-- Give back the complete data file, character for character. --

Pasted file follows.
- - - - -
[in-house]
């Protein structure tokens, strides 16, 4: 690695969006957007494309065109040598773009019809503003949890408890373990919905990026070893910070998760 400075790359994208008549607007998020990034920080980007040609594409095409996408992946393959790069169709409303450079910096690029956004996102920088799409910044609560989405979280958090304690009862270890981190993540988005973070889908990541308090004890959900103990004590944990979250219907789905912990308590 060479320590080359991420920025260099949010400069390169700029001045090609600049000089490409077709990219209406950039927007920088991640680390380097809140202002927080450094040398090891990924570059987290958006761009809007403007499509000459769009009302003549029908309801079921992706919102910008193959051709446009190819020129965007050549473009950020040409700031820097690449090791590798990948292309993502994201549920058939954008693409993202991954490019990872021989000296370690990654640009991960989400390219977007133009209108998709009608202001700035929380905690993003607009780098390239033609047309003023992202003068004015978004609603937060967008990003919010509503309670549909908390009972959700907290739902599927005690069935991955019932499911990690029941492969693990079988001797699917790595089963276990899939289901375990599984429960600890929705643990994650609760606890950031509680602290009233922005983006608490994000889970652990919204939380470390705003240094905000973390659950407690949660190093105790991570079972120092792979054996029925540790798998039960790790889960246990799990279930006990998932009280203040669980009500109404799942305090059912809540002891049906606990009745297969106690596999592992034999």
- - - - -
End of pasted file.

[in-house]
């Protein structure tokens, strides 16, 4: 690695969006957007494309065109040598773009019809503003949890408890373990919905990026070893910070998760 400075790359994208008549607007998020990034920080980007040609594409095409996408992946393959790069169709409303450079910096690029956004996102920088799409910044609560989405979280958090304690009862270890981190993540988005973070889908990541308090004890959900103990004590944990979250219907789905912990308590 060479320590080359991420920025260099949010400069390169700029001045090609600049000089490409077709990219209406950039927007920088991640680390380097809140202002927080450094040398090891990924570059987290958006761009809007403007499509000459769009009302003549029908309801079921992706919102910008193959051709446009190819020129965007050549473009950020040409700031820097690449090791590798990948292309993502994201549920058939954008693409993202991954490019990872021989000296370690990654640009991960989400390219977007133009209108998709009608202001700035929380905690993003607009780098390239033609047309003023992202003068004015978004609603937060967008990003919010509503309670549909908390009972959700907290739902599927005690069935991955019932499911990690029941492969693990079988001797699917790595089963276990899939289901375990599984429960600890929705643990994650609760606890950031509680602290009233922005983006608490994000889970652990919204939380470390705003240094905000973390659950407690949660190093105790991570079972120092792979054996029925540790798998039960790790889960246990799990279930006990998932009280203040669980009500109404799942305090059912809540002891049906606990009745297969106690596999592992034999």